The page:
June 24: The Government of Delhi NCR which implemented a new excise policy in Delhi in November 2021 and withdrew from liquor business the state government corporations that earlier ran over half of all the liquor vends in the city and were responsible for nearly 50% of liquor sales in Delhi and thus pushing the liquor trade into the hands of private players, has come into criticism from retailers who claim that the policy has been made in favour of large wholesalers with deep pockets and connections, badly affecting the survival of small retailers
Among private players, the policy is said to be tilted in favour of wholesalers, giving them power to treat retailers differently. The new policy has given a handful of wholesalers offering brands of Pernod Ricard India Pvt Ltd and Diageo India a significant control over the supply to retail vends and the quantum of discount to offered, according to the Report in Indian Express which claims that Pernod Ricard India Ltd and Diageo India account for over two-thirds of the India liquor brands sold in Delhi.
BJP has reportedly filed a complaint with CBI, saying, “the policy has been drafted and notified with the sole intent to facilitate creating of monopoly in the liquor market It has been tailor-made for a few wholesalers only since one of the eligibility conditions to bid for a wholesaler’s license (L-1) to have a minimum annual sale of Rs 150 crore during the previous 3 years eliminated small players, who used to hold the L-1 Licenses, from the bidding process.
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Delhi’s deputy chief minister Manish Sisodia, who headed the committee for finalizing the new excise policy, reportedly did not respond to the question on this rationale and whether this high entry barrier helped bigger companies take a monopolistic control of the liquor trade. The new excise policy allows a fixed profit margin of 12% for the wholesalers-irrespective of the sales and actual profits of retailers. The high fixed profit protected the wholesalers’ interest but squeezed out the retailers who have started surrendering their licenses.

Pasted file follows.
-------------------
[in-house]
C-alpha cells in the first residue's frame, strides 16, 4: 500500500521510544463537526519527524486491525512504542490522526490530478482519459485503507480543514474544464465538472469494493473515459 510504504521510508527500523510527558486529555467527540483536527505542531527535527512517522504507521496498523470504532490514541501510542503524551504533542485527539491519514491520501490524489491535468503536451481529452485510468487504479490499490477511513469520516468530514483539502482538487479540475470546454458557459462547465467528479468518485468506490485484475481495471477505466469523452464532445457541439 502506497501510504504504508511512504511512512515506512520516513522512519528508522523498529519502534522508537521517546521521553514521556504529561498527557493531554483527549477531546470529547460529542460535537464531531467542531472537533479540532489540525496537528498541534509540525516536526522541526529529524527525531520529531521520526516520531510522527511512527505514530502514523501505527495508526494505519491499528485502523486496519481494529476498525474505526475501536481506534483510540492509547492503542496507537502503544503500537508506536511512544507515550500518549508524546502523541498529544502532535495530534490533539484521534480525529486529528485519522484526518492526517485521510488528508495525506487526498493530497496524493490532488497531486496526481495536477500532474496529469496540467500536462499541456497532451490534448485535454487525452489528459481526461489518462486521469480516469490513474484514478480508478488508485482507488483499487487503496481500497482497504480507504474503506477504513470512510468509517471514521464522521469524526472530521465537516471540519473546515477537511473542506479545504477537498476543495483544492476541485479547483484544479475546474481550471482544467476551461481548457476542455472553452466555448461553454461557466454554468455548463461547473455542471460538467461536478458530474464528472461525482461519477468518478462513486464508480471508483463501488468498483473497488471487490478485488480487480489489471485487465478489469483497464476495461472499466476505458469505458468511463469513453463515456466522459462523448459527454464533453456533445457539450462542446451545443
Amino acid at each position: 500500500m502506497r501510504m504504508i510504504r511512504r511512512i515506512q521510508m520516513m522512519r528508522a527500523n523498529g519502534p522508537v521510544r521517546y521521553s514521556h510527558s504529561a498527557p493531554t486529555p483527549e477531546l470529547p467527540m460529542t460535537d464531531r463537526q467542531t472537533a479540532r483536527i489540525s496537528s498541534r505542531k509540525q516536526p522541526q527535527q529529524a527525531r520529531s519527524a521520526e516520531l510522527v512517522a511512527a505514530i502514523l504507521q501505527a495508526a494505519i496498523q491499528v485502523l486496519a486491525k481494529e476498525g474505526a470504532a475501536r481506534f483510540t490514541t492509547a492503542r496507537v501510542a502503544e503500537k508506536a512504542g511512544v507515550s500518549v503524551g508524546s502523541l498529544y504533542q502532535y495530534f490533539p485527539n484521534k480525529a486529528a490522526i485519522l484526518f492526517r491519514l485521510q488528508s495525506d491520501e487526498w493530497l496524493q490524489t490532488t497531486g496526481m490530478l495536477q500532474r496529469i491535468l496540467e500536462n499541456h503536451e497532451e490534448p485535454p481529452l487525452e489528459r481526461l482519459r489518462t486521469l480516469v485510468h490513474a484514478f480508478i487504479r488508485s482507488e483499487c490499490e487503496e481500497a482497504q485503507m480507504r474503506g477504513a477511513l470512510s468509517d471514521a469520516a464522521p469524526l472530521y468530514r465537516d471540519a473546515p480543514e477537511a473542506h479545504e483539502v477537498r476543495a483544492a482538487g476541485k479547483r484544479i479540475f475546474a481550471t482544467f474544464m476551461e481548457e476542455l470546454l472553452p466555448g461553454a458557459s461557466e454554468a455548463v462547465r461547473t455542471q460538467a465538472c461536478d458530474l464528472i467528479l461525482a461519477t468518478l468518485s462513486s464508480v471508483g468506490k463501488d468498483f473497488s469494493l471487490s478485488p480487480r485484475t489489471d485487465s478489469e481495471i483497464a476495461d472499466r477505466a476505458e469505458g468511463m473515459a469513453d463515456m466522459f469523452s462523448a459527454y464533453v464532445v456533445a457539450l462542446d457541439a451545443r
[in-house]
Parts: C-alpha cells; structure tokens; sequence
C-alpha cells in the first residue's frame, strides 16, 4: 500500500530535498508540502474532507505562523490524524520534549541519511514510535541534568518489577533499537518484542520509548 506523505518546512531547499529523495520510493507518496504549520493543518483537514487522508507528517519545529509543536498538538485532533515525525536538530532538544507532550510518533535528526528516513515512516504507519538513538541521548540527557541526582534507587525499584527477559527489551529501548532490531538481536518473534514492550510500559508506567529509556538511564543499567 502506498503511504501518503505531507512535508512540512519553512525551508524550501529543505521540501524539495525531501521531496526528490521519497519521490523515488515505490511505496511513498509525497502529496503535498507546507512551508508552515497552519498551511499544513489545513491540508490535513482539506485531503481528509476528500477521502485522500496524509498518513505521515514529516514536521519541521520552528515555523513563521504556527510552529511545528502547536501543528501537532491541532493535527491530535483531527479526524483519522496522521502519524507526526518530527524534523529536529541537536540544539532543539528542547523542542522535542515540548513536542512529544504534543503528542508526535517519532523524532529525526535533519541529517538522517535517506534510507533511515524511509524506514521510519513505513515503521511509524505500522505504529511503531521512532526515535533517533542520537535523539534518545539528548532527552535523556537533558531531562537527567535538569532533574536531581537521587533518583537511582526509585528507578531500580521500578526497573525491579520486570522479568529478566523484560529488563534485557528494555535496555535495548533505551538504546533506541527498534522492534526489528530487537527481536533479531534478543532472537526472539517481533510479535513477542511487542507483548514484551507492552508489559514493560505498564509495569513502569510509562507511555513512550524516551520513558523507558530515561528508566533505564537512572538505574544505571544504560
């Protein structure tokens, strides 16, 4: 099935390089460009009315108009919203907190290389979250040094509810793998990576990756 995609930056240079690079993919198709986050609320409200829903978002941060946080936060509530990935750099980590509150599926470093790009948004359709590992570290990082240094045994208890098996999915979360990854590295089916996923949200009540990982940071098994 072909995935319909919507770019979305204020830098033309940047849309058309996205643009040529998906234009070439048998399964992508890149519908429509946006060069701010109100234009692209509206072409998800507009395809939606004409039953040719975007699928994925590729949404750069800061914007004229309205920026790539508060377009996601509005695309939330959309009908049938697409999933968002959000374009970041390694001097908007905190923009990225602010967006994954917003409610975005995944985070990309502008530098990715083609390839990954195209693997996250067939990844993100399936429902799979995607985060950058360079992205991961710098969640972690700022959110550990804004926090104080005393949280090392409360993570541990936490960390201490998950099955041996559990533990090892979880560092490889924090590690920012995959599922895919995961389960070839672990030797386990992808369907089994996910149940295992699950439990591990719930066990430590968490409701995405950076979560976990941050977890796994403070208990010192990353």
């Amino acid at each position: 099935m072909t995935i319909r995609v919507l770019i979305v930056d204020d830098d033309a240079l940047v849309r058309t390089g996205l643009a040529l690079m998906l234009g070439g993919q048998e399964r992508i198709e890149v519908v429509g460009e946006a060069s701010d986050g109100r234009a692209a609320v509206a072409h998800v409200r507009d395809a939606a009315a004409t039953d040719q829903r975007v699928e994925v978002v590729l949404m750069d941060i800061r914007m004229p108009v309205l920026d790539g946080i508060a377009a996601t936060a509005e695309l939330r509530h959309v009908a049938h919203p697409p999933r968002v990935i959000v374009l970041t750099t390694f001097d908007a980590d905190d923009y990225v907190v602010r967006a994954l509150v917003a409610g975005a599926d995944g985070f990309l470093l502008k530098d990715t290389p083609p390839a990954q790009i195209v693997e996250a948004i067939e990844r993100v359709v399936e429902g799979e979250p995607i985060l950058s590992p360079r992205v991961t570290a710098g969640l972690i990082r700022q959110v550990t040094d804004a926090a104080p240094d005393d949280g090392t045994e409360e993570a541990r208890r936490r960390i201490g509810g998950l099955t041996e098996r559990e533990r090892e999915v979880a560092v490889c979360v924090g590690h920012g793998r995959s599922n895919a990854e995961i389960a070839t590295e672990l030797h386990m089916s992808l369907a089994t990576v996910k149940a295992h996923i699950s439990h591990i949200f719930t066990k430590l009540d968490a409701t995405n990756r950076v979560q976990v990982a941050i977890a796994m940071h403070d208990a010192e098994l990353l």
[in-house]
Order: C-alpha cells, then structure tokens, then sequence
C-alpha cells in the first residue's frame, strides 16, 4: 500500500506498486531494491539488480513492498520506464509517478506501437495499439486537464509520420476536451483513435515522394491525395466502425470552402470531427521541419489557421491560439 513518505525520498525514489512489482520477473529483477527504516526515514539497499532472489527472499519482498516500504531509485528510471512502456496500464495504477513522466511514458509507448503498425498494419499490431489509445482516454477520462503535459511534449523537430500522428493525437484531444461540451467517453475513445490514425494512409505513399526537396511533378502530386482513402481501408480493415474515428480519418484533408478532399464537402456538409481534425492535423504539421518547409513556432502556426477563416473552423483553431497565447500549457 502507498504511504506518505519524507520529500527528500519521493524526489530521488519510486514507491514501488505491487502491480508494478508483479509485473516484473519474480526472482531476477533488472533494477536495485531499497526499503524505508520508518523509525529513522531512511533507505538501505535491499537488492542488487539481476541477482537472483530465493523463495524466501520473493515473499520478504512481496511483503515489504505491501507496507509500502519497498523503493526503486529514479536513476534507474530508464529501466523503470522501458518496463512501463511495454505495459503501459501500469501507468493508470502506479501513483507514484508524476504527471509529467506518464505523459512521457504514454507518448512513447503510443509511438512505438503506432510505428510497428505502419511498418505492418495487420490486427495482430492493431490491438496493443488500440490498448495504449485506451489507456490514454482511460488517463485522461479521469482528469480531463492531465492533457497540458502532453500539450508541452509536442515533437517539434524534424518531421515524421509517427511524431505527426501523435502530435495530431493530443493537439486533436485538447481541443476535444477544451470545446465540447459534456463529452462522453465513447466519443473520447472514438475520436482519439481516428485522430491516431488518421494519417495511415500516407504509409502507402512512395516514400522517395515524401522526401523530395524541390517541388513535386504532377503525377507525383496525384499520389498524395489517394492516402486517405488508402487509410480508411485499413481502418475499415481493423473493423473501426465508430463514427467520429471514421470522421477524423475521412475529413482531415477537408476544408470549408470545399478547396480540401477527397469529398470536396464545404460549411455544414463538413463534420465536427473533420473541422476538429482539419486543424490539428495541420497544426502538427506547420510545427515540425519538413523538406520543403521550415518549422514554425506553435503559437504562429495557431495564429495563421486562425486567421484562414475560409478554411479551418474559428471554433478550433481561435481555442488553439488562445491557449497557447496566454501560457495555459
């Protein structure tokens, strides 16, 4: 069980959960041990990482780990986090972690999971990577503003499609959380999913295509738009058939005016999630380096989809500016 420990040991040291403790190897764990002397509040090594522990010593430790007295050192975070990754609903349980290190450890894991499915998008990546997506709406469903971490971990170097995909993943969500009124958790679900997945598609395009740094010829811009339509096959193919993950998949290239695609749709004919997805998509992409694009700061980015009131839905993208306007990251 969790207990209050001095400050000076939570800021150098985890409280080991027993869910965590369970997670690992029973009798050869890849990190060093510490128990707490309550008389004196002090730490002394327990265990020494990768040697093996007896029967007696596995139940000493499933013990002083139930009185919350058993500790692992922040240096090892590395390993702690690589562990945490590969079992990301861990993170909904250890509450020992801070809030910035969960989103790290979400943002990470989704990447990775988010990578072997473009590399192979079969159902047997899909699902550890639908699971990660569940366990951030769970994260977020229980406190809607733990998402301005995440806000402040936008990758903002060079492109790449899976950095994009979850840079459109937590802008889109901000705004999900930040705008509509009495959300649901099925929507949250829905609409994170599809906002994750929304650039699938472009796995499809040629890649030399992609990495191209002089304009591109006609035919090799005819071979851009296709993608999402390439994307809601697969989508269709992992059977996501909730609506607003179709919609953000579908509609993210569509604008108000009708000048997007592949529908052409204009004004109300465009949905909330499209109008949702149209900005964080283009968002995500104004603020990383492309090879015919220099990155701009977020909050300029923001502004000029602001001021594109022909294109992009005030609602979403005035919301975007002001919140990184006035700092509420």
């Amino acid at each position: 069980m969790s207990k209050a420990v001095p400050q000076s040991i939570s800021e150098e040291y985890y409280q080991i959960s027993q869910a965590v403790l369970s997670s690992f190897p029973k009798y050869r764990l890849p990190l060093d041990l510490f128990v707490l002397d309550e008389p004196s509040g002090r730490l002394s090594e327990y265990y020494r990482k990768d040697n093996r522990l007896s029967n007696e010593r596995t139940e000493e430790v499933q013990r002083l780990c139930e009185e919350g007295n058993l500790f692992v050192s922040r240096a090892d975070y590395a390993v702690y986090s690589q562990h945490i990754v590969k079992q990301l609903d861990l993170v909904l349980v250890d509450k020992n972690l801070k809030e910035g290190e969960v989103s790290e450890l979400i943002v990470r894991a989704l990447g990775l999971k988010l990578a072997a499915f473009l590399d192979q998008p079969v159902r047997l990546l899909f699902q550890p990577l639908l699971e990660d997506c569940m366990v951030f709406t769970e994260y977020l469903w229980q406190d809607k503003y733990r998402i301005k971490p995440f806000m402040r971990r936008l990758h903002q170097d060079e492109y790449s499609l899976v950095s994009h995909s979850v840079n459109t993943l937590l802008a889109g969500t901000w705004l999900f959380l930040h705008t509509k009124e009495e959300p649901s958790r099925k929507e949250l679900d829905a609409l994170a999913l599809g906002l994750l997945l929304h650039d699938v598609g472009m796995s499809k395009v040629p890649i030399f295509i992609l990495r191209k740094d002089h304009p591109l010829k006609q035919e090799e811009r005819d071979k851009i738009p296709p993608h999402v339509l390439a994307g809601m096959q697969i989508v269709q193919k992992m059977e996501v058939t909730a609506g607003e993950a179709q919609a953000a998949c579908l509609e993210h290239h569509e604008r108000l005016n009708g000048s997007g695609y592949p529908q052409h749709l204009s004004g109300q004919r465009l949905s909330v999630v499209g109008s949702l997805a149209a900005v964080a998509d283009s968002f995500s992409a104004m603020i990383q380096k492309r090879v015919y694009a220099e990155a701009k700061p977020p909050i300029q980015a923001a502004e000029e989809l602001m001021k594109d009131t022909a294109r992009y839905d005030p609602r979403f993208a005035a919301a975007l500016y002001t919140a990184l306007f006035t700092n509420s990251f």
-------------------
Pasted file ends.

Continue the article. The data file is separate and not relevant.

There has been a spate of cases where retailers have been known to have offered wines at a mind-boggling, unprecedented 50% discount while 33-40% discounts were even advertised for imported wines- that apparently looked like a ‘going out of business sale’.
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The new policy had issued retail licenses for which it had divided Delhi into 32 zones with 27 shops in each zone. With an average reserve price of approximately Rs 225 crore per zone, it added up to nearly Rs 7,000 crore for all the zones. Surprisingly, the Delhi government earned over Rs 9,000 crore through competitive bidding without a single bottle sold.
As many as 10 out of a total of 32 zonal retailers have reportedly surrendered their licenses already because of lower-than-expected revenues and unfair competition. These retailers blame the discriminatory policy for the non-viability of their business. The Report says that big liquor manufacturers were offering discounts through wholesalers to select retailers while denying the same to others, thereby tilting the playing field in favour of a select few.
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The earlier excise policy expressly prohibited producers to offer any discounts, rebates or incentives to retailers (which was a joke and used to be a common practice) or consumers. If at all a gift scheme was to be given, it had to be offered equitably to all retailers. The new policy, however, removed this condition including discounts to consumers.
Wholesalers are complaining that retailers are at the mercy of manufacturers and wholesalers who pick their favourite retailing zones for offering incentives and discounts. Retailers who have surrendered their licenses say that the discounts being offered by some manufacturers and wholesalers to select retailers are so heavy that these retailers are able to offer buy-one-get-one-free schemes. This predatory pricing by retailers favoured by some manufacturers and wholesalers has killed other retailers who were left with no option but to surrender their license. Of course, the wine producers with whom delWine talked, have vehemently denied giving any heavy discounts and are surprised at how the retailers could offer them.
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A large number of petitions have been filed in the Delhi High Court, including one by the Delhi Liquor Traders’ Association with a membership of around 150 members.
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